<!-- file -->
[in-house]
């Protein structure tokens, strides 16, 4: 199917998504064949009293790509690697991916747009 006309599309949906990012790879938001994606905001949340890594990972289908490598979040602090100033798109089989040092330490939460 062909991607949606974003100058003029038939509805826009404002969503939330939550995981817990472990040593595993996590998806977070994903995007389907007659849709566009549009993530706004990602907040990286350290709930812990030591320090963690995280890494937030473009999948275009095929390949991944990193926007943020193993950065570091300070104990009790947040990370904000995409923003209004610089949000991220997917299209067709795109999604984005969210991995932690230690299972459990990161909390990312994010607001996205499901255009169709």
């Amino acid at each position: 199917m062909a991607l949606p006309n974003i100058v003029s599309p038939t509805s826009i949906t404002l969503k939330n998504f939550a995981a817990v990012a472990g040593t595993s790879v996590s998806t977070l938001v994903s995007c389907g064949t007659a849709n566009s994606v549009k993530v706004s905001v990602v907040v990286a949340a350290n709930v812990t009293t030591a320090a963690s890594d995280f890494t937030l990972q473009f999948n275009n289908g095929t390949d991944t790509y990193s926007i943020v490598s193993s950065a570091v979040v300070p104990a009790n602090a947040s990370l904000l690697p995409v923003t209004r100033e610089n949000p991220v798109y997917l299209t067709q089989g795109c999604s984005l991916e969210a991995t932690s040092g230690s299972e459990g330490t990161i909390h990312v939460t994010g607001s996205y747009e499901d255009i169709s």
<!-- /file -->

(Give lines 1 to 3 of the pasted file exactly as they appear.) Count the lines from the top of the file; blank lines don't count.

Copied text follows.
[in-house]
């Protein structure tokens, strides 16, 4: 199917998504064949009293790509690697991916747009 006309599309949906990012790879938001994606905001949340890594990972289908490598979040602090100033798109089989040092330490939460 062909991607949606974003100058003029038939509805826009404002969503939330939550995981817990472990040593595993996590998806977070994903995007389907007659849709566009549009993530706004990602907040990286350290709930812990030591320090963690995280890494937030473009999948275009095929390949991944990193926007943020193993950065570091300070104990009790947040990370904000995409923003209004610089949000991220997917299209067709795109999604984005969210991995932690230690299972459990990161909390990312994010607001996205499901255009169709």
């Amino acid at each position: 199917m062909a991607l949606p006309n974003i100058v003029s599309p038939t509805s826009i949906t404002l969503k939330n998504f939550a995981a817990v990012a472990g040593t595993s790879v996590s998806t977070l938001v994903s995007c389907g064949t007659a849709n566009s994606v549009k993530v706004s905001v990602v907040v990286a949340a350290n709930v812990t009293t030591a320090a963690s890594d995280f890494t937030l990972q473009f999948n275009n289908g095929t390949d991944t790509y990193s926007i943020v490598s193993s950065a570091v979040v300070p104990a009790n602090a947040s990370l904000l690697p995409v923003t209004r100033e610089n949000p991220v798109y997917l299209t067709q089989g795109c999604s984005l991916e969210a991995t932690s040092g230690s299972e459990g330490t990161i909390h990312v939460t994010g607001s996205y747009e499901d255009i169709s």